As the Barrow Voice goes to print a controversial plan to fell trees has yet to be resolved.
Residents of Breachfield Road noticed one day five trees, opposite their houses, marked with crosses. The red crosses identified trees to be felled. Residents are concerned that this may affect wildlife who live and forage among the bark, branches and leaf litter. Trees also help absorb rainwater and play their part in preventing flooding (something already experienced by some residents of Breachfield).
Planning permission was originally given in 2013 for the existing footbridge, connecting Breachfield to Poppyfields, to be replaced with something wider and stronger allowing cyclists; wheelchairs or mobility scooter users; and families with pushchairs to access a network of footpaths. However, residents argue that this was prior to the 2018 United Nations report on climate change, when trees were identified as being important key players. “They’re only five trees” one resident told me, “but we have to start somewhere and if every village across the world cut down five trees – well, think what that would mean. We need to change our thinking.”
Some of the children living on Breachfield Road felt so strongly that they made ‘Save our Trees’ signs. One of them told me that she is concerned because “it’s bad for the birds, their homes might get ruined”. Birds and other wildlife may well be beginning their nesting in these trees exactly at the time that they are felled.
Charnwood Borough Council has confirmed that this work is an agreed part of the development of Poppyfields and that they are not allowed to act against development that has already received consent. Jelson, the developer, has confirmed to the council that the two mature trees and two smaller trees are to be removed; one will have lower branches removed. A landscape and wildlife impact will have been evaluated site-wide at the time of the planning application (in 2013). This means that there can often be a loss in one part of the site and a gain in another.
A representative from Jelson told me that the result will be a safer upgraded crossing providing a sustainable public route. It will also provide a safe route to the new play area being developed in Poppyfields. He promised that suitable replacement trees will be planted. At this stage, he was unable to say whether the trees would be replaced by the same mix of species as are there now. I asked why the trees need to be cut down and he explained that currently the access from Poppyfields to the bridge is too steep and the ground needs to be levelled. Some trees need to go in order to allow the access of large machinery for the bridge works. We ask that residents and Jelson, together with the local authority, may be able to come together to see if there is an alternative way that this work could happen without losing any trees.
These trees like can provide a habitat which could support over 300 insect species and are: Hawthorn, Ash (endangered across Europe because of ash dieback) and a Norway Maple.
Information from the Woodland Trust suggests the wildlife supported in this important mix of trees could include a range of aphids and their predators, which in turn are food for birds. Caterpillars of almost 20 different moth species feed on the leaves; flowers provide a good source of pollen and nectar for bees and other insects and seeds are eaten by birds including being an important source for migrating birds and small mammals. Foliage makes fantastic nesting shelter for many species of bird, bats and other animals. Airy canopies and leaf fall can provide conditions for wildflowers which in turn support a range of insects such as the rare and threatened brown fritillary butterfly.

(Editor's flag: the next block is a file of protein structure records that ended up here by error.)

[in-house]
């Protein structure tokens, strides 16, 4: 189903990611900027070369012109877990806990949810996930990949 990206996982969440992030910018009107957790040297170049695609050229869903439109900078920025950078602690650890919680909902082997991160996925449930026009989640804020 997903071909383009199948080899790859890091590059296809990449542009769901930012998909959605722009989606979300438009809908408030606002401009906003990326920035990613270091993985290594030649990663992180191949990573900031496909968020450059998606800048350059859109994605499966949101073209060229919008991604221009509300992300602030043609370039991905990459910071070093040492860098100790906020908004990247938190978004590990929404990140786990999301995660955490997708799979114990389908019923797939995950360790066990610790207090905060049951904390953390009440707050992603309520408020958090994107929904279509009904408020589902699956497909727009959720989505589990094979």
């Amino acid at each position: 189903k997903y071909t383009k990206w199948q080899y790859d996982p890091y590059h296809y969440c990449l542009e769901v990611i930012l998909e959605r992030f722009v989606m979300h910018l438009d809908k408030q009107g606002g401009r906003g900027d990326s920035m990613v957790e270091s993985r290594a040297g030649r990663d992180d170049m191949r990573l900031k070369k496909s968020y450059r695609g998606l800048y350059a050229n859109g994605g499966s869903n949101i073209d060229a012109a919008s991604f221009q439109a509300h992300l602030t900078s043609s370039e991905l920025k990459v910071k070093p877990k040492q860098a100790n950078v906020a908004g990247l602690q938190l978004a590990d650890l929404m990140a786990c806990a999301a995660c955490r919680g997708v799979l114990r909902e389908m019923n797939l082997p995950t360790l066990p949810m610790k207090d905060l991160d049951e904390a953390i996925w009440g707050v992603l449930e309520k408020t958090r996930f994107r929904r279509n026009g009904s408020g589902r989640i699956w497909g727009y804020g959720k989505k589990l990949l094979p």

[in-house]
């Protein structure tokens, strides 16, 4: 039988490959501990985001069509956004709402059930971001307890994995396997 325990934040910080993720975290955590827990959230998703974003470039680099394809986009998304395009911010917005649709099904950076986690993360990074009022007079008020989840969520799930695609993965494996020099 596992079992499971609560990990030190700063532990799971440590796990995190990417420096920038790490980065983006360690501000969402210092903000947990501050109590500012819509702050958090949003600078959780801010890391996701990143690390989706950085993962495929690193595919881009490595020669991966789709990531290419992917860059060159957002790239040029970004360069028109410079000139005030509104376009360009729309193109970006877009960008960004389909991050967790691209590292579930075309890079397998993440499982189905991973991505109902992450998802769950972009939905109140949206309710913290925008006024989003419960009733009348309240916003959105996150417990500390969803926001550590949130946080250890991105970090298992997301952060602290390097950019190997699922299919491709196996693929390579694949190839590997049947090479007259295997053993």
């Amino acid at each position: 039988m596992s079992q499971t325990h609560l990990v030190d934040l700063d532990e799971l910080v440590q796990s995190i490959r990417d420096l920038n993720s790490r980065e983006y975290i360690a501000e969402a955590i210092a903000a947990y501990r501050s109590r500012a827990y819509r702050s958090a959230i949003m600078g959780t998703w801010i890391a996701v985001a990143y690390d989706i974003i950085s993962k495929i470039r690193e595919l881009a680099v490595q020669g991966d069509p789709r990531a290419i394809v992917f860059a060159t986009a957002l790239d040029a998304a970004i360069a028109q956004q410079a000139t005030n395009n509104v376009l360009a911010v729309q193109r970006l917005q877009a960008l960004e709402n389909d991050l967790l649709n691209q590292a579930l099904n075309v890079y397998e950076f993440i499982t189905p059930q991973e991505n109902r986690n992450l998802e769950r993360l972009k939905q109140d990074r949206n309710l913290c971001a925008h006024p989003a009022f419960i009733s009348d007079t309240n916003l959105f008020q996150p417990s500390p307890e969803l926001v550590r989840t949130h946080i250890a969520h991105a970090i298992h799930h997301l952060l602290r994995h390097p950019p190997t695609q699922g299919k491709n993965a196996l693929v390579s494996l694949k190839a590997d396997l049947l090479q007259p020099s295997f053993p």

These trees form a mix of habitat for wildlife:
- Habitat for over 300 insects.
- Foodplant for caterpillars of moths: hawthorn, orchard ermine, pear leaf blister, rhomboid tortrix, light emerald, lackey, vapourer, fruitlet-mining tortrix, small eggar and lappet moths.
- Flowers are eaten by dormice and provide nectar and pollen for bees and other pollinating insects.
- The haws are rich in antioxidants and are eaten by migrating birds, such as redwings, fieldfares and thrushes, as well as small mammals
- Dense, thorny foliage makes fantastic nesting shelter for many species of bird.
- Nectar, pollen and berries are an essential food source for insects and birds during autumn and winter when little else is about.
- Provides shelter for insects, birds, bats and other small mammals
- Important for many insects before they go into hibernation.
This healthy ash seems to be one of the few in Europe not yet devastated by Ash Dieback which is devastating the ash tree population and so healthy trees need to be preserved.
- The airy canopy and early leaf fall allow sunlight to reach the ground, providing optimum conditions for wildflowers such as dog violet, wild garlic and dog’s mercury. In turn, these support a range of insects such as the rare and threatened high brown fritillary butterfly.
- Seeds are eaten by bullfinches and woodpeckers, owls, redstarts.
- Nuthatches use the trees for nesting.
- Provide deadwood for insects like the lesser stag beetle.
- Ash bark is often covered with lichens and mosses.
- Leaves are an important food for the caterpillars of many species of moth: the coronet, brick, centre-barred sallow and privet hawk-moth.
- Leaves are an important food source for moth caterpillars.
- Flowers provide nectar and pollen for bees and other insects.
- Seeds are important to birds and small mammals.